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Businesses on Federation Starbase

Hello all

My gamers want to have our next campaign be set on a starbase, mainly because they like the general feel of DS9. But they want this to be on a Federation starbase.

So here is the question.

Given that the Federation is a “post-scarcity” economy, thanks to all of the replicators available, would there even really be businesses, per se, on a Federation starbase, as opposed to just places where you could gather, such as to just pick up some food from a replimat?

On a slightly different tack, if there were shops run by locals (non-Federation, like Garak’s tailor shop, etc.), how might they compete with businesses that don’t charge for their services?

Just a brain teaser

Well, if your players like the general feel of DS9, then there should be “businesses” of some sort. How exactly they’re run and how this ties into an economic system (or not) should be subject to your campaign’s drama (if it is to be defined, at all).

Welcome around! :slight_smile:

The money situation of Star Trek has frequently been a consideration of mine. I have always accepted that it is a “post-scarcity” economy as you have mentioned and therefore the need for the exchange of money for items/services is no longer necessary…but then in the very first episode of TNG (1x01 Encounter at Farpoint), Dr. Crusher looks at a printed fabric and says, “I’ll take the entire bolt…Charge to Dr. Crusher.” So, apparently there is some sort of monetary system employed by the Federation or maybe just Starfleet (seeing as how their folks are often interfacing with non-UFP societies).

Given that, I would think that there would be the opportunity for outside/non-UFP businesses to operate on various starbases, especially those near the borders of the UFP. That way, the other societies are able to increase their potential customer base to a wider variety of folks.

So, how would “money” businesses compete with “Federation” businesses? That’s a good question! If we presume for a moment that what I mentioned above about there being some sort of money system in use at least by Starfleet, it could be that the same is true for any Federation businesses that operate in such close proximity to money businesses. That would seem to help eliminate the distinct advantage that the Federation businesses would have and allow for more fair competition.

Of course, the issue that comes into play is how a typical Federation citizen might come into possession of money if not granted an allowance by Starfleet or some other administrative branch of the Federation for services rendered (such as enlistment in Starfleet). Anyone have any ideas on this point?

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Some things can’t be replicated

  • ancient artifacts
  • works of arts, ancient books, original star trek figurines still packed
  • alcohols (most can, but I don’t think Federation Replicators are good at it otherwise there will be no bar at DS9. Perhaps a Starfleet Regulations)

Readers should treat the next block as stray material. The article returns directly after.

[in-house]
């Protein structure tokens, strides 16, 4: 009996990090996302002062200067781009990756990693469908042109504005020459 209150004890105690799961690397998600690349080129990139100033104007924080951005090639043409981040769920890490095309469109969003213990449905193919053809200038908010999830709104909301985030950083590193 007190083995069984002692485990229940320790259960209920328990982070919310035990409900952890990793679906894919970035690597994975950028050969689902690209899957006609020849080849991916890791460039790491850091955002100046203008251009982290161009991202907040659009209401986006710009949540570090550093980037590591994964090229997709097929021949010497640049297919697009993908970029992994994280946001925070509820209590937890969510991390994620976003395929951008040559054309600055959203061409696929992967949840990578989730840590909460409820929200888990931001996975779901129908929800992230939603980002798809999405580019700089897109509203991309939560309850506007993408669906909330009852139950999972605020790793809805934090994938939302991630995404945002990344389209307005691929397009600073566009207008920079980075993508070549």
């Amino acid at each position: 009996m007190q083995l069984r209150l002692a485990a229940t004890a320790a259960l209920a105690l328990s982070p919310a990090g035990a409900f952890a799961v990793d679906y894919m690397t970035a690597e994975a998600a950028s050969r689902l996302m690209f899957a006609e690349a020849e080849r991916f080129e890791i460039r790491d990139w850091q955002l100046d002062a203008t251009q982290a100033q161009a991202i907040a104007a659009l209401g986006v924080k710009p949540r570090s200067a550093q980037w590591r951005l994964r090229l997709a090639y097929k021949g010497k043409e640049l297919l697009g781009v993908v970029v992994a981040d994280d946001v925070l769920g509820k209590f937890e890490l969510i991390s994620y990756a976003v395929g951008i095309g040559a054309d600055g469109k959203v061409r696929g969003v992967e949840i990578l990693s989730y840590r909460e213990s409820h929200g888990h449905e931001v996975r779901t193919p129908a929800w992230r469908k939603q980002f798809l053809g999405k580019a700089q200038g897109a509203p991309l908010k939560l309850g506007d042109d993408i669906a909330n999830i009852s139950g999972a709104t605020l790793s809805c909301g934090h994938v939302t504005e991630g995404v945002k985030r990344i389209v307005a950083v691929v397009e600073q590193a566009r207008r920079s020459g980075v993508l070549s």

• food products from planets (the soil is important, replicators can’t replicate all flavors), and live food
  • live art; klingon opera, poetry, music and everything new and not programmed in holodecks yet
  • special holodecks programs specially made for you and also holodeck time (federation holodeck time is limited there’s room for entrepreneurs)
  • sexual services, real or holo-deck
  • gaming
  • restaurant with more complex recipes than replicator ones
  • pet shop (with tribbles ?)
  • un-replicable materials (dilithium and all that is mined)
  • fashion unique items, body modficatons (starfleet medical will not give you green eyes for your St Patrick Day), Tatoo, body painting

And maybe many more

Ethanol would probably be one of the easier things to replicate, but yeah I guess the flavor from the rest of the alchoholic beverages might be hard to replicate. Replicators really kinda mess things up and aren’t even needed for “post scarcity” kind of societies. One thing I don’t get is how you can “transport” almost everything, complicated liquors, etc, but can’t replicate some things you can transport. The molecular level patterning would basically be the same…

Umm… on to the idea of what the shops could do, I’m sure textured clothing/fabrics might come out wrong, so natural woven clothing/tailor services might be a nice thing to have. Services that only people can do, etc.

Transporters operate at a higher resolution than replicators do. Plus as I recall the replicators do make alterations for nutritional reasons much to Troi’s dismay one afternoon.

You can’t replicate things that aren’t programmed. And I don’t think computers can’t store all different wines, of all years of all planets at high resolution

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One thing to consider is that post-scarcity doesn’t meant that everything is available from a replicator by default, even if the replicator could provide something that might do the job.
You want shoes. Fine.
You want Louboutin red soled, handcrafted shoes. That ain’t coming out of a replicator and the point of it is that they don’t.